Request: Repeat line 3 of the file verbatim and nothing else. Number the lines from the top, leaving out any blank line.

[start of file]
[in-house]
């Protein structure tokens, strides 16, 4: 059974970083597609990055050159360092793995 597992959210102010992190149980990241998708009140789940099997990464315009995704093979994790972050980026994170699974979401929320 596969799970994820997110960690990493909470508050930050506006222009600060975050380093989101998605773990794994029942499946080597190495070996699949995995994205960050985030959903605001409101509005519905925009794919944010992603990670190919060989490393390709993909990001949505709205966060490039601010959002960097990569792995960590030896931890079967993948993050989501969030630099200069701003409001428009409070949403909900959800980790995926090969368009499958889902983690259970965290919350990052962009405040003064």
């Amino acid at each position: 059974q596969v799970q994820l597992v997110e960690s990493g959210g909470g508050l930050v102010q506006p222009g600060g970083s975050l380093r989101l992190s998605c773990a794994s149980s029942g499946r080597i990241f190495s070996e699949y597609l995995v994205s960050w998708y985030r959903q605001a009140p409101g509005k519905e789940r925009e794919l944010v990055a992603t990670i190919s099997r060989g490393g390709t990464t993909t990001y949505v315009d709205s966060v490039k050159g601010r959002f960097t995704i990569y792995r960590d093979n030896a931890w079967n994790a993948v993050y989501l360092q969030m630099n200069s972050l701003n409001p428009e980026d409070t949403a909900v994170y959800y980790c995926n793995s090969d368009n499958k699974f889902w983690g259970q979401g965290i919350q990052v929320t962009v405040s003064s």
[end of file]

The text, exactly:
């Amino acid at each position: 059974q596969v799970q994820l597992v997110e960690s990493g959210g909470g508050l930050v102010q506006p222009g600060g970083s975050l380093r989101l992190s998605c773990a794994s149980s029942g499946r080597i990241f190495s070996e699949y597609l995995v994205s960050w998708y985030r959903q605001a009140p409101g509005k519905e789940r925009e794919l944010v990055a992603t990670i190919s099997r060989g490393g390709t990464t993909t990001y949505v315009d709205s966060v490039k050159g601010r959002f960097t995704i990569y792995r960590d093979n030896a931890w079967n994790a993948v993050y989501l360092q969030m630099n200069s972050l701003n409001p428009e980026d409070t949403a909900v994170y959800y980790c995926n793995s090969d368009n499958k699974f889902w983690g259970q979401g965290i919350q990052v929320t962009v405040s003064s």